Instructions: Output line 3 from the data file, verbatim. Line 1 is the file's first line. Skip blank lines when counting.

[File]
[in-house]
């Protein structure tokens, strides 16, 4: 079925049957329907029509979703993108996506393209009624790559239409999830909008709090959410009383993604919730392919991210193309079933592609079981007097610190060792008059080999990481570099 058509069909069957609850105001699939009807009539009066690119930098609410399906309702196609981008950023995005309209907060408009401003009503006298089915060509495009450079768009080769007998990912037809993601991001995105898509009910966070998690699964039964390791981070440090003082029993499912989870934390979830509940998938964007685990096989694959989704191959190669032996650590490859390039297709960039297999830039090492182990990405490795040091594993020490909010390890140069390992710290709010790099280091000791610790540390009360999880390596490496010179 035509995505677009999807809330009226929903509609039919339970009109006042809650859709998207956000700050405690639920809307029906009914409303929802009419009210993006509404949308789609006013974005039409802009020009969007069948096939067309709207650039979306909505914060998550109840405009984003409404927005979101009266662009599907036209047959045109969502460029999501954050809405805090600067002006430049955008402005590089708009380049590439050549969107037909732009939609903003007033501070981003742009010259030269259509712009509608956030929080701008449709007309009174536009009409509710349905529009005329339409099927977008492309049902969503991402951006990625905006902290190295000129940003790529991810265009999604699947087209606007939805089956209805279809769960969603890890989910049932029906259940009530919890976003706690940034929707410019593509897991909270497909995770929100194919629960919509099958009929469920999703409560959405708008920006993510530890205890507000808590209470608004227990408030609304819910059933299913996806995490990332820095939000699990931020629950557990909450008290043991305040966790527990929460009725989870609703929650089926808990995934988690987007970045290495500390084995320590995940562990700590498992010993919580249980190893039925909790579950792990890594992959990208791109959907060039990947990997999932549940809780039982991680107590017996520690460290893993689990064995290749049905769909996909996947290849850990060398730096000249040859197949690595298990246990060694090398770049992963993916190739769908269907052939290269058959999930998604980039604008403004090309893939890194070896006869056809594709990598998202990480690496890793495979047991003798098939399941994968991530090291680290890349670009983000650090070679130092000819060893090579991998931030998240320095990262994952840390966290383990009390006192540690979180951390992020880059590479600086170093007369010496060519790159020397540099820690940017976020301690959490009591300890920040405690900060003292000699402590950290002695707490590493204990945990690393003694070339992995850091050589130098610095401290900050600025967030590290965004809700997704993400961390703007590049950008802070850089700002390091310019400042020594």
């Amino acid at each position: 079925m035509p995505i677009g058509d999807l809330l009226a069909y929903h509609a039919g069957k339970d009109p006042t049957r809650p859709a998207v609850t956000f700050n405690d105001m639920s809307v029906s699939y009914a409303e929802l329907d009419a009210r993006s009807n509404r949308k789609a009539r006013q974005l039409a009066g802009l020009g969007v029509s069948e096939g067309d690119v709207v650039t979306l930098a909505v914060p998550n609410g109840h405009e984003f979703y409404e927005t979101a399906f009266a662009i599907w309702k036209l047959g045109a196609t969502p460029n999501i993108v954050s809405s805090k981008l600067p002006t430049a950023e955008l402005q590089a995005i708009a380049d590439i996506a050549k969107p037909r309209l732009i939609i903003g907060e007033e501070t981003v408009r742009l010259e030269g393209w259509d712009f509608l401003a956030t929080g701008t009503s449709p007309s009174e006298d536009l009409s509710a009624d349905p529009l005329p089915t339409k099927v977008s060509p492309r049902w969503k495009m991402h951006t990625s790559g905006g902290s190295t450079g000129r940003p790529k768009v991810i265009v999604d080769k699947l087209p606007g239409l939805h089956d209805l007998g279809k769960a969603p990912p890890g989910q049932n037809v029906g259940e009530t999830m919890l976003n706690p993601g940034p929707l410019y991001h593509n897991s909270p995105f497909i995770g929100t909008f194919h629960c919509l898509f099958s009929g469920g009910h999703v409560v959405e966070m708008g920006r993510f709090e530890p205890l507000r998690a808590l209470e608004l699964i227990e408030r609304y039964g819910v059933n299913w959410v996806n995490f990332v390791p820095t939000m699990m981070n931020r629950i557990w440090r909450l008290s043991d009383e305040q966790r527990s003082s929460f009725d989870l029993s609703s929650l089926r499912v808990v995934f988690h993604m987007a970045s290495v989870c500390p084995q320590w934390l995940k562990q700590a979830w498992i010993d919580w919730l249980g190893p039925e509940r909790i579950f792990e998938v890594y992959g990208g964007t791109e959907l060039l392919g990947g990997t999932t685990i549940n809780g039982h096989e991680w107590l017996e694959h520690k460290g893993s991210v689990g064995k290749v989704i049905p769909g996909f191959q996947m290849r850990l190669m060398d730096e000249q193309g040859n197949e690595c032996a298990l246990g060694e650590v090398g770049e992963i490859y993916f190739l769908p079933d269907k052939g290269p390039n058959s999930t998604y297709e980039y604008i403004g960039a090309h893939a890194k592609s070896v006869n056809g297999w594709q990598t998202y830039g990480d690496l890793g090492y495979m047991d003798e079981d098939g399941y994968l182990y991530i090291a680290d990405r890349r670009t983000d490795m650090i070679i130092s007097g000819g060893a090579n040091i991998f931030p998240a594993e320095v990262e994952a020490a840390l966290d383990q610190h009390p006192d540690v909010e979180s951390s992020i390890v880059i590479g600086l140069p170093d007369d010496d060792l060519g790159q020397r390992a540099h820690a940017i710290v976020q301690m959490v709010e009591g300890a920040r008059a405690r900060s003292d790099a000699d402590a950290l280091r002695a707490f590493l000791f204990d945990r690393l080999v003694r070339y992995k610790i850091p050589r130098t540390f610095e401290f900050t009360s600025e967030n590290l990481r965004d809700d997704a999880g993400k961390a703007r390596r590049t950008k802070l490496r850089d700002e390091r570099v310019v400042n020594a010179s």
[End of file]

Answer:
């Amino acid at each position: 079925m035509p995505i677009g058509d999807l809330l009226a069909y929903h509609a039919g069957k339970d009109p006042t049957r809650p859709a998207v609850t956000f700050n405690d105001m639920s809307v029906s699939y009914a409303e929802l329907d009419a009210r993006s009807n509404r949308k789609a009539r006013q974005l039409a009066g802009l020009g969007v029509s069948e096939g067309d690119v709207v650039t979306l930098a909505v914060p998550n609410g109840h405009e984003f979703y409404e927005t979101a399906f009266a662009i599907w309702k036209l047959g045109a196609t969502p460029n999501i993108v954050s809405s805090k981008l600067p002006t430049a950023e955008l402005q590089a995005i708009a380049d590439i996506a050549k969107p037909r309209l732009i939609i903003g907060e007033e501070t981003v408009r742009l010259e030269g393209w259509d712009f509608l401003a956030t929080g701008t009503s449709p007309s009174e006298d536009l009409s509710a009624d349905p529009l005329p089915t339409k099927v977008s060509p492309r049902w969503k495009m991402h951006t990625s790559g905006g902290s190295t450079g000129r940003p790529k768009v991810i265009v999604d080769k699947l087209p606007g239409l939805h089956d209805l007998g279809k769960a969603p990912p890890g989910q049932n037809v029906g259940e009530t999830m919890l976003n706690p993601g940034p929707l410019y991001h593509n897991s909270p995105f497909i995770g929100t909008f194919h629960c919509l898509f099958s009929g469920g009910h999703v409560v959405e966070m708008g920006r993510f709090e530890p205890l507000r998690a808590l209470e608004l699964i227990e408030r609304y039964g819910v059933n299913w959410v996806n995490f990332v390791p820095t939000m699990m981070n931020r629950i557990w440090r909450l008290s043991d009383e305040q966790r527990s003082s929460f009725d989870l029993s609703s929650l089926r499912v808990v995934f988690h993604m987007a970045s290495v989870c500390p084995q320590w934390l995940k562990q700590a979830w498992i010993d919580w919730l249980g190893p039925e509940r909790i579950f792990e998938v890594y992959g990208g964007t791109e959907l060039l392919g990947g990997t999932t685990i549940n809780g039982h096989e991680w107590l017996e694959h520690k460290g893993s991210v689990g064995k290749v989704i049905p769909g996909f191959q996947m290849r850990l190669m060398d730096e000249q193309g040859n197949e690595c032996a298990l246990g060694e650590v090398g770049e992963i490859y993916f190739l769908p079933d269907k052939g290269p390039n058959s999930t998604y297709e980039y604008i403004g960039a090309h893939a890194k592609s070896v006869n056809g297999w594709q990598t998202y830039g990480d690496l890793g090492y495979m047991d003798e079981d098939g399941y994968l182990y991530i090291a680290d990405r890349r670009t983000d490795m650090i070679i130092s007097g000819g060893a090579n040091i991998f931030p998240a594993e320095v990262e994952a020490a840390l966290d383990q610190h009390p006192d540690v909010e979180s951390s992020i390890v880059i590479g600086l140069p170093d007369d010496d060792l060519g790159q020397r390992a540099h820690a940017i710290v976020q301690m959490v709010e009591g300890a920040r008059a405690r900060s003292d790099a000699d402590a950290l280091r002695a707490f590493l000791f204990d945990r690393l080999v003694r070339y992995k610790i850091p050589r130098t540390f610095e401290f900050t009360s600025e967030n590290l990481r965004d809700d997704a999880g993400k961390a703007r390596r590049t950008k802070l490496r850089d700002e390091r570099v310019v400042n020594a010179s």